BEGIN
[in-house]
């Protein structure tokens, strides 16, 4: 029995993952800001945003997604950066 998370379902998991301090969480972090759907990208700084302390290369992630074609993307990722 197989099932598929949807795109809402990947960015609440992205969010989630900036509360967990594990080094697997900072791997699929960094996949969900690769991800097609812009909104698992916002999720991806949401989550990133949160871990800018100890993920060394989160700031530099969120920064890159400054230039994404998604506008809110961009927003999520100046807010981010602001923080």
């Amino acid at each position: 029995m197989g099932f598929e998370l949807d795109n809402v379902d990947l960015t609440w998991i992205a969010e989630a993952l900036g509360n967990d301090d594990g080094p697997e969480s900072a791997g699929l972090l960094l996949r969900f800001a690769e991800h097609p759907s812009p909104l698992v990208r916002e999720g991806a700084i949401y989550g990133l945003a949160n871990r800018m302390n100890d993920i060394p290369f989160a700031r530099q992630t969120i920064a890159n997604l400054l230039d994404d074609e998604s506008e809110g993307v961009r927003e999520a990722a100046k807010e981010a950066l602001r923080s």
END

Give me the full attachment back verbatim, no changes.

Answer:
[in-house]
């Protein structure tokens, strides 16, 4: 029995993952800001945003997604950066 998370379902998991301090969480972090759907990208700084302390290369992630074609993307990722 197989099932598929949807795109809402990947960015609440992205969010989630900036509360967990594990080094697997900072791997699929960094996949969900690769991800097609812009909104698992916002999720991806949401989550990133949160871990800018100890993920060394989160700031530099969120920064890159400054230039994404998604506008809110961009927003999520100046807010981010602001923080």
């Amino acid at each position: 029995m197989g099932f598929e998370l949807d795109n809402v379902d990947l960015t609440w998991i992205a969010e989630a993952l900036g509360n967990d301090d594990g080094p697997e969480s900072a791997g699929l972090l960094l996949r969900f800001a690769e991800h097609p759907s812009p909104l698992v990208r916002e999720g991806a700084i949401y989550g990133l945003a949160n871990r800018m302390n100890d993920i060394p290369f989160a700031r530099q992630t969120i920064a890159n997604l400054l230039d994404d074609e998604s506008e809110g993307v961009r927003e999520a990722a100046k807010e981010a950066l602001r923080s």